Anouschka Bernhard on talent development

FIFA, 11 Jul 2023


Ex-Germany defender Anouschka Bernhard won 47 caps and a European Championship with her country before moving into coaching. In this interview, she gives an outline of her varied coaching career and some fascinating insights into her philosophy, as well as explaining how Germany's national talent development system works.

Part 1 - Germany's youth system
Part 2 - Training young players

Part 1 - Germany's youth system

Bernhard's coaching career
After outlining what prompted her to move into coaching, Bernhard gives a brief summary of her career on the touchline. Success did not come immediately, but she went on to manage a wide variety of youth and senior teams in Germany and the United States. This breadth of experience accelerated her development and has made her more effective in her current role.

Bernhard's current role
Bernhard is currently in charge of talent development at all levels of the women's game in Schleswig-Holstein, one of Germany's 16 Federal States.  Specifically, that means she is in overall charge of the northern region's four Landesauswahlen, or regional XIs (one each at U12, U14, U16 and U19 level). She is also involved in training aspiring coaches looking to obtain their C and B-Licences.

How Germany's talent development system works
Germany's extensive network of established clubs allows youngsters to complete the first stage of their development close to home. Promising players are then invited to regional development centres, with the best being selected for regional sides and then for national youth teams. The best female players are invited to train with boys, creating diversity that leads to better results.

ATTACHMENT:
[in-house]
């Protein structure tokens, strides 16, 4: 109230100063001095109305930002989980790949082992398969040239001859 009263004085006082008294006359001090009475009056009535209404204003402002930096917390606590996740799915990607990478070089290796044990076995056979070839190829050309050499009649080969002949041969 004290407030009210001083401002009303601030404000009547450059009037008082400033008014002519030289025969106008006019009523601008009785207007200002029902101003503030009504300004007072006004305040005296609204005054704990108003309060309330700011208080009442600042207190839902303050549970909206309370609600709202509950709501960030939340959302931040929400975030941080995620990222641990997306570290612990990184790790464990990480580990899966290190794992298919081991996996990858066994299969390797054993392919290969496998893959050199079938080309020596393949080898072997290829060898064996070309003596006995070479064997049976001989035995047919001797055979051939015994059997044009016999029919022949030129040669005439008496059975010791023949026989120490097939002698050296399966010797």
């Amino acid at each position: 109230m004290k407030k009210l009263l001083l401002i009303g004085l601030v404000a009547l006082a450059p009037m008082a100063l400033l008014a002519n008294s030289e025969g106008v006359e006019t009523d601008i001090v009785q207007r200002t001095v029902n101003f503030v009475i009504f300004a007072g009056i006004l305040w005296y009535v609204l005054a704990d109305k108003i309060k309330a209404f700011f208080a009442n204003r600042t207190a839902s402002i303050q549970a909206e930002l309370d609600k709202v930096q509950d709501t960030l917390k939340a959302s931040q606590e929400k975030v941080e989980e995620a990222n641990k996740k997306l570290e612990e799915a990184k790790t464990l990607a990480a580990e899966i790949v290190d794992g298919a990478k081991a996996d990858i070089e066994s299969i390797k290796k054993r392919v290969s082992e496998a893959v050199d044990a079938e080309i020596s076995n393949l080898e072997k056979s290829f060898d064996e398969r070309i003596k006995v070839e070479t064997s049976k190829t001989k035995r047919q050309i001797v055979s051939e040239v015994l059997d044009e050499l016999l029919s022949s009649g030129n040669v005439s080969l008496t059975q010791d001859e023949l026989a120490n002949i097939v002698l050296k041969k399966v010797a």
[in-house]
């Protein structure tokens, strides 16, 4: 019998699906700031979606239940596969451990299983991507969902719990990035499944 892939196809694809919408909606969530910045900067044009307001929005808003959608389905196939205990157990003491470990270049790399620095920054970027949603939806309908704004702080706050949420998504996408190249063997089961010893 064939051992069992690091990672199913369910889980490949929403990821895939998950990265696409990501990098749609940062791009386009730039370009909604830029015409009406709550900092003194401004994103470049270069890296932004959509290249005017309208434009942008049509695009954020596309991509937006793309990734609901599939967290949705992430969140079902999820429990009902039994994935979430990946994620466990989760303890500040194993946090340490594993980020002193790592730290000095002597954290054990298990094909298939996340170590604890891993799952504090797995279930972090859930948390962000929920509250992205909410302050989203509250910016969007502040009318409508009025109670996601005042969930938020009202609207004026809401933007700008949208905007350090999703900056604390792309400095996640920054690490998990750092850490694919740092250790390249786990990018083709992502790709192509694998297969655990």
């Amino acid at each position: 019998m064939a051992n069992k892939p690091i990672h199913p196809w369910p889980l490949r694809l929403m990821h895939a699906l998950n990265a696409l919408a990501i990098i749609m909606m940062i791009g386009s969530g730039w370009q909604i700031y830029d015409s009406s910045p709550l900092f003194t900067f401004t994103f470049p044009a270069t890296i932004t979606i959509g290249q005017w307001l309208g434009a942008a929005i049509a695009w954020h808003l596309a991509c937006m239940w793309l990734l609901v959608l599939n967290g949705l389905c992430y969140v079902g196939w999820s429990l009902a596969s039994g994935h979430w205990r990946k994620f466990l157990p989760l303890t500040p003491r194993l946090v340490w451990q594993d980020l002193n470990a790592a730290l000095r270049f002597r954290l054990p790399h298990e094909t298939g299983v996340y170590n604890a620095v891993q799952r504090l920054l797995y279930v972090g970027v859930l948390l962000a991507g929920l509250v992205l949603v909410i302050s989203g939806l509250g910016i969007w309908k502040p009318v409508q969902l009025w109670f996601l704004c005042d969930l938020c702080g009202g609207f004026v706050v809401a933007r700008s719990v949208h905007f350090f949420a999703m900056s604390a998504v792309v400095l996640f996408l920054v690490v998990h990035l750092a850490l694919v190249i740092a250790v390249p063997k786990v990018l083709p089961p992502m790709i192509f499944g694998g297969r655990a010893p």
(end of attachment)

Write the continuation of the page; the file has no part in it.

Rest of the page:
Why girls should train with boys
Having girls train with boys creates an additional challenge for female players and can accelerate their development. At the same time, though, girls should also have right to play with and against other girls. This is the rationale behind the principle of Zweitspielrecht, or "the right to play twice", a concept that is fundamental to the German youth development system.

Other factors to consider
Germany has a strong youth development system, but there are still major weaknesses to be addressed. The lack of female role models for young players is a key issue, as is the lack of a clear pathway for talented young women to progress from their clubs to the senior national side. Bernhard believes that raising the profile of the women's game would do much to alleviate these problems.

Part 2 - Training young players

What a good youth training session looks like
According to Bernhard, you can judge how good a training session was from the number of players who want to take part in the next one. Exactly what goes into a successful training session varies depending on the ages and abilities of the players involved, but football is a game, and it needs to be fun. 

Adapting training to different age groups
As young players move through the age groups, the focus of their training changes. Some girls at U12 level have only been playing football for three years, so it's no surprise their training sessions emphasise the importance of technical skills. By the time they reach the U19s, on the other hand, the focus shifts towards tactics and the finer points of team play. 

How to train girls from U12 to U15 level
Bernhard is keen to ensure that young players get plenty of experience of the kinds of situations they will find in games, because if a player has never been in a given situation in training, they won't be able to react to that situation in a game. At the same time, she stresses the importance of developing basic athleticism, and not making players specialise too much, too soon.

The importance of doing your homework 
As a coach at regional rather than club level, Bernhard is limited in the support she can give, but she does provide individual "homework" to help players address their weaknesses and, just as importantly, to hone their strengths into powerful weapons. Players destined for the very top will invest in doing these exercises, thus elevating their performance above that of enthusiastic amateurs. 

Learning to take responsibility
Bernhard expects her players to take responsibility for themselves, rather than simply responding to instructions from their coaches. The best players don't need to be told to look after their bodies, and will train on their own initiative to maximise their performance on the pitch.

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